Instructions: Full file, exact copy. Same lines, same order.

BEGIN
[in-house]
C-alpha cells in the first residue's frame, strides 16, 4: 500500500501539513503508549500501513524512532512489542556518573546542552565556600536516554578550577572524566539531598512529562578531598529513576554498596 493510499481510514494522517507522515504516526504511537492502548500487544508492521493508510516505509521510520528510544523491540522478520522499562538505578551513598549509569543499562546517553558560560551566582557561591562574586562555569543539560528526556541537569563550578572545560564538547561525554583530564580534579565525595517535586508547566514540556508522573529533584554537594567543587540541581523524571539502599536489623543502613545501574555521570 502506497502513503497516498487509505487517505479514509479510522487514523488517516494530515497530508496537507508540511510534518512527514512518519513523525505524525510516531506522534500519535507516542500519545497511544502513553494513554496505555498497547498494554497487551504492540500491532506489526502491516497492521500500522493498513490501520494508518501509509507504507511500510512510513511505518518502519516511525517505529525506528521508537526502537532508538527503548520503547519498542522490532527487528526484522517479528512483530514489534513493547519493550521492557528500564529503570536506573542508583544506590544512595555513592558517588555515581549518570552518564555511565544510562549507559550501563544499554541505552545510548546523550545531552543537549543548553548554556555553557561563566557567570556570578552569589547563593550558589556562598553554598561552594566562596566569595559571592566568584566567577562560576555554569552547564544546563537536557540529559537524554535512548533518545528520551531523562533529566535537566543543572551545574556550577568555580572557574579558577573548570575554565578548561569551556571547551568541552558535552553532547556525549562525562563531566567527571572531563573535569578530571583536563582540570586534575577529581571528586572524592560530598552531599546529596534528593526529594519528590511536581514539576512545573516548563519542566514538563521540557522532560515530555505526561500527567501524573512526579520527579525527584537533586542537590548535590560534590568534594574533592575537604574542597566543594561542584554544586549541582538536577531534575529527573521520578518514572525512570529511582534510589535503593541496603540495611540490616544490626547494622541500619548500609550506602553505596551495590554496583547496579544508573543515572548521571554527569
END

[in-house]
C-alpha cells in the first residue's frame, strides 16, 4: 500500500501539513503508549500501513524512532512489542556518573546542552565556600536516554578550577572524566539531598512529562578531598529513576554498596 493510499481510514494522517507522515504516526504511537492502548500487544508492521493508510516505509521510520528510544523491540522478520522499562538505578551513598549509569543499562546517553558560560551566582557561591562574586562555569543539560528526556541537569563550578572545560564538547561525554583530564580534579565525595517535586508547566514540556508522573529533584554537594567543587540541581523524571539502599536489623543502613545501574555521570 502506497502513503497516498487509505487517505479514509479510522487514523488517516494530515497530508496537507508540511510534518512527514512518519513523525505524525510516531506522534500519535507516542500519545497511544502513553494513554496505555498497547498494554497487551504492540500491532506489526502491516497492521500500522493498513490501520494508518501509509507504507511500510512510513511505518518502519516511525517505529525506528521508537526502537532508538527503548520503547519498542522490532527487528526484522517479528512483530514489534513493547519493550521492557528500564529503570536506573542508583544506590544512595555513592558517588555515581549518570552518564555511565544510562549507559550501563544499554541505552545510548546523550545531552543537549543548553548554556555553557561563566557567570556570578552569589547563593550558589556562598553554598561552594566562596566569595559571592566568584566567577562560576555554569552547564544546563537536557540529559537524554535512548533518545528520551531523562533529566535537566543543572551545574556550577568555580572557574579558577573548570575554565578548561569551556571547551568541552558535552553532547556525549562525562563531566567527571572531563573535569578530571583536563582540570586534575577529581571528586572524592560530598552531599546529596534528593526529594519528590511536581514539576512545573516548563519542566514538563521540557522532560515530555505526561500527567501524573512526579520527579525527584537533586542537590548535590560534590568534594574533592575537604574542597566543594561542584554544586549541582538536577531534575529527573521520578518514572525512570529511582534510589535503593541496603540495611540490616544490626547494622541500619548500609550506602553505596551495590554496583547496579544508573543515572548521571554527569